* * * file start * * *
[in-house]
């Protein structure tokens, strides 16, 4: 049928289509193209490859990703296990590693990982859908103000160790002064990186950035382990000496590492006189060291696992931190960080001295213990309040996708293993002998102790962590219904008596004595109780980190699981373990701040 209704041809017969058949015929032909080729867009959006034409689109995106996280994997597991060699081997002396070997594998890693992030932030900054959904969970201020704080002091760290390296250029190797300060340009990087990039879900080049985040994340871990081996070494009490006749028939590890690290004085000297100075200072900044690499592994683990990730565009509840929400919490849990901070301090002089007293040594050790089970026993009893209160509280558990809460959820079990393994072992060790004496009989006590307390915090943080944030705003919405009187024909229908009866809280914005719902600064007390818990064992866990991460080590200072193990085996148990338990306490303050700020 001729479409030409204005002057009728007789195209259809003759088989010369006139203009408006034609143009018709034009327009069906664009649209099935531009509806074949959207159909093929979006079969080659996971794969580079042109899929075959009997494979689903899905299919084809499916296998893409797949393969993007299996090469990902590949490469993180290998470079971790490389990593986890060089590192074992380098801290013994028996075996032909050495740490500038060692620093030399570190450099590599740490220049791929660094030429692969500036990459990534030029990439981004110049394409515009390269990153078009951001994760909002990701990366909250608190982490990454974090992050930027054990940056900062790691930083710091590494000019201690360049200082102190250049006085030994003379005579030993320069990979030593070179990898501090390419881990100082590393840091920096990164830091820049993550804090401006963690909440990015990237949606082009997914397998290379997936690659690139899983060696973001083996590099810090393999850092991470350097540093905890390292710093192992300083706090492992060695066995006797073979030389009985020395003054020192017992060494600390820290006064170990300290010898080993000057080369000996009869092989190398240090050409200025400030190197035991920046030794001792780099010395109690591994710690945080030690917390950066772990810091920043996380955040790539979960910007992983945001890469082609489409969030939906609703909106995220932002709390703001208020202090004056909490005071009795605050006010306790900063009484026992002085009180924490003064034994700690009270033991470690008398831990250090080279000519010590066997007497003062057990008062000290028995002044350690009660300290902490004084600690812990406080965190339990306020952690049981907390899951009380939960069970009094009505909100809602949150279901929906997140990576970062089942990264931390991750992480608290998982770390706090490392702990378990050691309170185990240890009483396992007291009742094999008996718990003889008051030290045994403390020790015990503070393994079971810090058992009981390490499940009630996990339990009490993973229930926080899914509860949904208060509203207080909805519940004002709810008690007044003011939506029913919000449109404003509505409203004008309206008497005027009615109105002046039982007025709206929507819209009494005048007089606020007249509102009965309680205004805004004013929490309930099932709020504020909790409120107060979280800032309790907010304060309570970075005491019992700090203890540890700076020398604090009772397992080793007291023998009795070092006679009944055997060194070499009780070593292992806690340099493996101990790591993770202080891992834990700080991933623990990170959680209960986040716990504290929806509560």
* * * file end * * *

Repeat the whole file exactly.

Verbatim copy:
[in-house]
């Protein structure tokens, strides 16, 4: 049928289509193209490859990703296990590693990982859908103000160790002064990186950035382990000496590492006189060291696992931190960080001295213990309040996708293993002998102790962590219904008596004595109780980190699981373990701040 209704041809017969058949015929032909080729867009959006034409689109995106996280994997597991060699081997002396070997594998890693992030932030900054959904969970201020704080002091760290390296250029190797300060340009990087990039879900080049985040994340871990081996070494009490006749028939590890690290004085000297100075200072900044690499592994683990990730565009509840929400919490849990901070301090002089007293040594050790089970026993009893209160509280558990809460959820079990393994072992060790004496009989006590307390915090943080944030705003919405009187024909229908009866809280914005719902600064007390818990064992866990991460080590200072193990085996148990338990306490303050700020 001729479409030409204005002057009728007789195209259809003759088989010369006139203009408006034609143009018709034009327009069906664009649209099935531009509806074949959207159909093929979006079969080659996971794969580079042109899929075959009997494979689903899905299919084809499916296998893409797949393969993007299996090469990902590949490469993180290998470079971790490389990593986890060089590192074992380098801290013994028996075996032909050495740490500038060692620093030399570190450099590599740490220049791929660094030429692969500036990459990534030029990439981004110049394409515009390269990153078009951001994760909002990701990366909250608190982490990454974090992050930027054990940056900062790691930083710091590494000019201690360049200082102190250049006085030994003379005579030993320069990979030593070179990898501090390419881990100082590393840091920096990164830091820049993550804090401006963690909440990015990237949606082009997914397998290379997936690659690139899983060696973001083996590099810090393999850092991470350097540093905890390292710093192992300083706090492992060695066995006797073979030389009985020395003054020192017992060494600390820290006064170990300290010898080993000057080369000996009869092989190398240090050409200025400030190197035991920046030794001792780099010395109690591994710690945080030690917390950066772990810091920043996380955040790539979960910007992983945001890469082609489409969030939906609703909106995220932002709390703001208020202090004056909490005071009795605050006010306790900063009484026992002085009180924490003064034994700690009270033991470690008398831990250090080279000519010590066997007497003062057990008062000290028995002044350690009660300290902490004084600690812990406080965190339990306020952690049981907390899951009380939960069970009094009505909100809602949150279901929906997140990576970062089942990264931390991750992480608290998982770390706090490392702990378990050691309170185990240890009483396992007291009742094999008996718990003889008051030290045994403390020790015990503070393994079971810090058992009981390490499940009630996990339990009490993973229930926080899914509860949904208060509203207080909805519940004002709810008690007044003011939506029913919000449109404003509505409203004008309206008497005027009615109105002046039982007025709206929507819209009494005048007089606020007249509102009965309680205004805004004013929490309930099932709020504020909790409120107060979280800032309790907010304060309570970075005491019992700090203890540890700076020398604090009772397992080793007291023998009795070092006679009944055997060194070499009780070593292992806690340099493996101990790591993770202080891992834990700080991933623990990170959680209960986040716990504290929806509560």